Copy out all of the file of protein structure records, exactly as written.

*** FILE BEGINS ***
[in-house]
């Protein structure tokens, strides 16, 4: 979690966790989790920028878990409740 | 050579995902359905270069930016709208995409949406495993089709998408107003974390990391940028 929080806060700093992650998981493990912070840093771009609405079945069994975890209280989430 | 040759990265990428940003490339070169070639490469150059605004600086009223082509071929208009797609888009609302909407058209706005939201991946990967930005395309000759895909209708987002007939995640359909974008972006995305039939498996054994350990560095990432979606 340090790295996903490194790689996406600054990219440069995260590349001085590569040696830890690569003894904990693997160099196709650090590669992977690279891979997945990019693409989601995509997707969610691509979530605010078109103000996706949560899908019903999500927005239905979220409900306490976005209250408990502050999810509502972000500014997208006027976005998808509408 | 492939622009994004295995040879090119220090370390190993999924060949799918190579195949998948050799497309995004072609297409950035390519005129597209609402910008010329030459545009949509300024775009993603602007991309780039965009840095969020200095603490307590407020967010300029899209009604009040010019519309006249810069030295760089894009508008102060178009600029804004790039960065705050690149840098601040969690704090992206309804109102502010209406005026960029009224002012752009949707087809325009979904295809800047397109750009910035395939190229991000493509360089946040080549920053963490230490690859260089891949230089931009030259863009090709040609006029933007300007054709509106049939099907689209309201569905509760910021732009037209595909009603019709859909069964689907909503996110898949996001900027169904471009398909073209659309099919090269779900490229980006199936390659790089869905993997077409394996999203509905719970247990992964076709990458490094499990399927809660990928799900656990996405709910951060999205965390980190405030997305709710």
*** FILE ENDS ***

[in-house]
């Protein structure tokens, strides 16, 4: 979690966790989790920028878990409740 | 050579995902359905270069930016709208995409949406495993089709998408107003974390990391940028 929080806060700093992650998981493990912070840093771009609405079945069994975890209280989430 | 040759990265990428940003490339070169070639490469150059605004600086009223082509071929208009797609888009609302909407058209706005939201991946990967930005395309000759895909209708987002007939995640359909974008972006995305039939498996054994350990560095990432979606 340090790295996903490194790689996406600054990219440069995260590349001085590569040696830890690569003894904990693997160099196709650090590669992977690279891979997945990019693409989601995509997707969610691509979530605010078109103000996706949560899908019903999500927005239905979220409900306490976005209250408990502050999810509502972000500014997208006027976005998808509408 | 492939622009994004295995040879090119220090370390190993999924060949799918190579195949998948050799497309995004072609297409950035390519005129597209609402910008010329030459545009949509300024775009993603602007991309780039965009840095969020200095603490307590407020967010300029899209009604009040010019519309006249810069030295760089894009508008102060178009600029804004790039960065705050690149840098601040969690704090992206309804109102502010209406005026960029009224002012752009949707087809325009979904295809800047397109750009910035395939190229991000493509360089946040080549920053963490230490690859260089891949230089931009030259863009090709040609006029933007300007054709509106049939099907689209309201569905509760910021732009037209595909009603019709859909069964689907909503996110898949996001900027169904471009398909073209659309099919090269779900490229980006199936390659790089869905993997077409394996999203509905719970247990992964076709990458490094499990399927809660990928799900656990996405709910951060999205965390980190405030997305709710």